Inconsistent OON Reimbursement Rates (same patient, different claims)


Islip, NY
Best answers
Hello all. I work for a bariatric surgeon. Recently we have noticed payers like Aetna and UHC reimbursing us at wildly different rates (we are out of network with them). For example, a patient will have an upper endoscopy that is paid almost in full ($11K). The EOB states the reimbursement is based on Multiplan's contracted rate. I should note that no negotiation with Multiplan was made. Then when the patient has a laparoscopic sleeve gastrectomy, the insurance reimburses us what EOB states is 140% of Medicare's rate (only $1K). My understanding was that the reimbursement rate is determined by the plan that the patient has. How can it be that the reimbursement is different for the same patient with the same insurance plan across all treatment? This doesn't seem right. Has anyone else experienced this? If so, any suggestions on how to fight it?
Thanks so much.


True Blue
Clovis, CA
Best answers
When you are out of network, they can use any means they want to price the claim. But that shouldn't matter to you, as you are not bound by those prices. They can use U&C, they can use Medicare, they can make up stories about networks that you are not part of (all of which I have seen). I saw one insurance use U&C as well as a non-existent network on two different line items on the same claim. This is the patient's fight, not yours.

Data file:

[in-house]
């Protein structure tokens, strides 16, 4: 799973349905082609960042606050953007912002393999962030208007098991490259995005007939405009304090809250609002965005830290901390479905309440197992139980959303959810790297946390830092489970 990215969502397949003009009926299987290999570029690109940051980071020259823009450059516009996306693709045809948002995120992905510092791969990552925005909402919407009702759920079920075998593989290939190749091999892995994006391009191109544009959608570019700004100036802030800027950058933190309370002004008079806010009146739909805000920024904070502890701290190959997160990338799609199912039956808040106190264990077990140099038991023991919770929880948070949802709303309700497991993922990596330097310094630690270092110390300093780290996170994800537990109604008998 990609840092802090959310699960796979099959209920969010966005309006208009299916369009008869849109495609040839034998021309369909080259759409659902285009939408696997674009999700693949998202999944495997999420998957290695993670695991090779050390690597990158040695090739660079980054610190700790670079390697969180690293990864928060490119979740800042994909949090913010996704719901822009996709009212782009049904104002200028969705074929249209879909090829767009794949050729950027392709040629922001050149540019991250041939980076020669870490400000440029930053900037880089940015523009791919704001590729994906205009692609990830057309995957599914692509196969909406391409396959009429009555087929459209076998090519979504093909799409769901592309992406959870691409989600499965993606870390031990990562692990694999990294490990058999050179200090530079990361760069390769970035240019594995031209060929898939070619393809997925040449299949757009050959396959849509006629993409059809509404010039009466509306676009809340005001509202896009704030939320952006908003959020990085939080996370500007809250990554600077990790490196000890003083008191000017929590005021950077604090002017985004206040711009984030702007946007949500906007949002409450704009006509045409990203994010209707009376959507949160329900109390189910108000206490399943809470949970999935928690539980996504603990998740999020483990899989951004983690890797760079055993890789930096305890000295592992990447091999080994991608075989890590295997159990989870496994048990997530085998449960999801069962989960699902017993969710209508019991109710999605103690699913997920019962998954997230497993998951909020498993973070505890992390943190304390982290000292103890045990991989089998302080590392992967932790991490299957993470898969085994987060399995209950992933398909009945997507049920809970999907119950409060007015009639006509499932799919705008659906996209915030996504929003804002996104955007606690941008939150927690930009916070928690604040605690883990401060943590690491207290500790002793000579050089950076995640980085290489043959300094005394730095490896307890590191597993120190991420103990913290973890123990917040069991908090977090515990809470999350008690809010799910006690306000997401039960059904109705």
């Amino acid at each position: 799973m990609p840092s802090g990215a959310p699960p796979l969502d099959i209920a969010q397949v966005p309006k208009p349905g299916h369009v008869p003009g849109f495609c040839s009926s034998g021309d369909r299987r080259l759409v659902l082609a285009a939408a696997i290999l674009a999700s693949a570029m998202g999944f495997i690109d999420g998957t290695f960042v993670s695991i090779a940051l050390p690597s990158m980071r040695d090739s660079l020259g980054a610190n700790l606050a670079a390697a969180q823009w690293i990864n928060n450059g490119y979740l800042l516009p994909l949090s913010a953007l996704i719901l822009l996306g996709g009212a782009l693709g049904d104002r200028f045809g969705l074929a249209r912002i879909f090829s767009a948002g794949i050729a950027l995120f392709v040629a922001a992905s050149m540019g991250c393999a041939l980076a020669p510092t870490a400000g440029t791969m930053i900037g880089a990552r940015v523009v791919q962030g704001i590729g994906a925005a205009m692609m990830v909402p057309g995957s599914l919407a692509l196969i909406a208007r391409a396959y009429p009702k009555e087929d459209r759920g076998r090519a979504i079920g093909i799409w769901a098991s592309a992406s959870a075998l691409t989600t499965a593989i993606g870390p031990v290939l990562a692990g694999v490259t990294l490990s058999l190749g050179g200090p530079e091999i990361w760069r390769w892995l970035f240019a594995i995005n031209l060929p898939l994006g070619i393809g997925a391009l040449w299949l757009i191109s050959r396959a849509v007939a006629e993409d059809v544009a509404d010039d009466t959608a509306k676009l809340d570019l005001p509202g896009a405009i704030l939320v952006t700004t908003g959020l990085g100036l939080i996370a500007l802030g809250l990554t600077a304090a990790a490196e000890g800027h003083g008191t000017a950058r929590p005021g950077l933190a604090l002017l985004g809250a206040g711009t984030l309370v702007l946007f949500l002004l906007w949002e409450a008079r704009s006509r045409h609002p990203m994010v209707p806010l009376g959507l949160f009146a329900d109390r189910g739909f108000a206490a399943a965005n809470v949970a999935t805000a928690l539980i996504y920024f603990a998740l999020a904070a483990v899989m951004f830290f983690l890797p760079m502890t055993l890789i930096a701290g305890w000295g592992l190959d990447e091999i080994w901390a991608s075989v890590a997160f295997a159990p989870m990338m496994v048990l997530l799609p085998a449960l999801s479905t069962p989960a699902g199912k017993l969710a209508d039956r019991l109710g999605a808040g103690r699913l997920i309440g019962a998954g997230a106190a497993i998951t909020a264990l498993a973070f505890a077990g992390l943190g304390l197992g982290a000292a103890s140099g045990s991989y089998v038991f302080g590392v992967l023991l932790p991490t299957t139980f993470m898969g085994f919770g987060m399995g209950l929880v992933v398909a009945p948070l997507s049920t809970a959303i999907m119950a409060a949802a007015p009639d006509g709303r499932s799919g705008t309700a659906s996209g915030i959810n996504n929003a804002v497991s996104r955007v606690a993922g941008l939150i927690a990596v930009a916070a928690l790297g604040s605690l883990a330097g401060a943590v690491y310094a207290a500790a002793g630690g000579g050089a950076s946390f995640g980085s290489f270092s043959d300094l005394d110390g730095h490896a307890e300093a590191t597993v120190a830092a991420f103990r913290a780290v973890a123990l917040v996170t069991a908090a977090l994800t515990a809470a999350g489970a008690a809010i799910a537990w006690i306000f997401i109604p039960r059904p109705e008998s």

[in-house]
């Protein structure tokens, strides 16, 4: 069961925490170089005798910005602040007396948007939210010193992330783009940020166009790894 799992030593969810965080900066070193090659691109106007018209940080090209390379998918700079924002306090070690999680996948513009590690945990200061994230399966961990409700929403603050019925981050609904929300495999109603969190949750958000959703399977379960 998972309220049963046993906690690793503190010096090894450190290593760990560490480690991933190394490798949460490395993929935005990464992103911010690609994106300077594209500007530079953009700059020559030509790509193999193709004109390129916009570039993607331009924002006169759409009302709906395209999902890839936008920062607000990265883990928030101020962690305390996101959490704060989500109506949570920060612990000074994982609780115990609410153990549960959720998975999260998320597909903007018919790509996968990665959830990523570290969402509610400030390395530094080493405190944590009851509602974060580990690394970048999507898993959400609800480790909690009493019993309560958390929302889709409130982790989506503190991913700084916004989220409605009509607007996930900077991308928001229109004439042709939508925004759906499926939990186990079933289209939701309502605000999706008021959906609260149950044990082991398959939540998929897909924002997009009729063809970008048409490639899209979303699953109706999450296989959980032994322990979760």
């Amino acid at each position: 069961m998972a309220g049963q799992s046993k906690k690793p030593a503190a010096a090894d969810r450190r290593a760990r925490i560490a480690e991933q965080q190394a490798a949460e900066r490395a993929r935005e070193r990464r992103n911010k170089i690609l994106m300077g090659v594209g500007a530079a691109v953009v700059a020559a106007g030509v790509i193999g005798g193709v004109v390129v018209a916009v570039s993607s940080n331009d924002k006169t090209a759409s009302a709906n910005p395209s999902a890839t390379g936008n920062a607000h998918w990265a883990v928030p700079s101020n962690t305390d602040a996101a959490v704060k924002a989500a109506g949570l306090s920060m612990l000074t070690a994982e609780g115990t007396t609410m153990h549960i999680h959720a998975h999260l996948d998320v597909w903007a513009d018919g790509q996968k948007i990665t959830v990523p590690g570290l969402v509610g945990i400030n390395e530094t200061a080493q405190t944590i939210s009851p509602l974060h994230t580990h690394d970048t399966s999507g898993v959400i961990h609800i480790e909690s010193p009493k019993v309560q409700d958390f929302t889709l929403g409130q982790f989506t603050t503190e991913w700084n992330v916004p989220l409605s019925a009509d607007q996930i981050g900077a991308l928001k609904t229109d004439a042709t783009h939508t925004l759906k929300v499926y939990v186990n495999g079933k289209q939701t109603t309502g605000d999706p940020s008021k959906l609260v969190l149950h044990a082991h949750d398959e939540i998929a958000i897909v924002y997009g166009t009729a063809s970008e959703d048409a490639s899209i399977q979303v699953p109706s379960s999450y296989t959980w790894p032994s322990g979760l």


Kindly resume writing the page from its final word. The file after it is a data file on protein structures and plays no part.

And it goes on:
What you may want to do, is set your own "Time of Service discount". This is a percentage off your regular billed amounts that you are willing to accept for cash pay or out of network patients, as long as the patient pays their estimated portion on or before the date of service. Like this:

Upper Endoscopy billed at $15,000.

Time of service discount is 20%. This means you expect to be paid $12,000 from all sources.

Now, if in your experience, Patient A's insurance pays around $10,000, then the patient would pay $2,000 on/before the procedure. This is a good faith estimate. Then if the insurance pays less than $10,000, you bill the patient for the rest. If the insurance pays more than $10,000, you refund the patient the difference. Like this, two patients, same insurance:

Patient A paid $2,000; Insurance paid $9,500; bill patient for $500.
Patient B paid $2,000; Insurance paid $11,000; refund patient $1,000.

If the patient pays nothing on/before the procedure, there is no discount and you collect your full charges from all sources.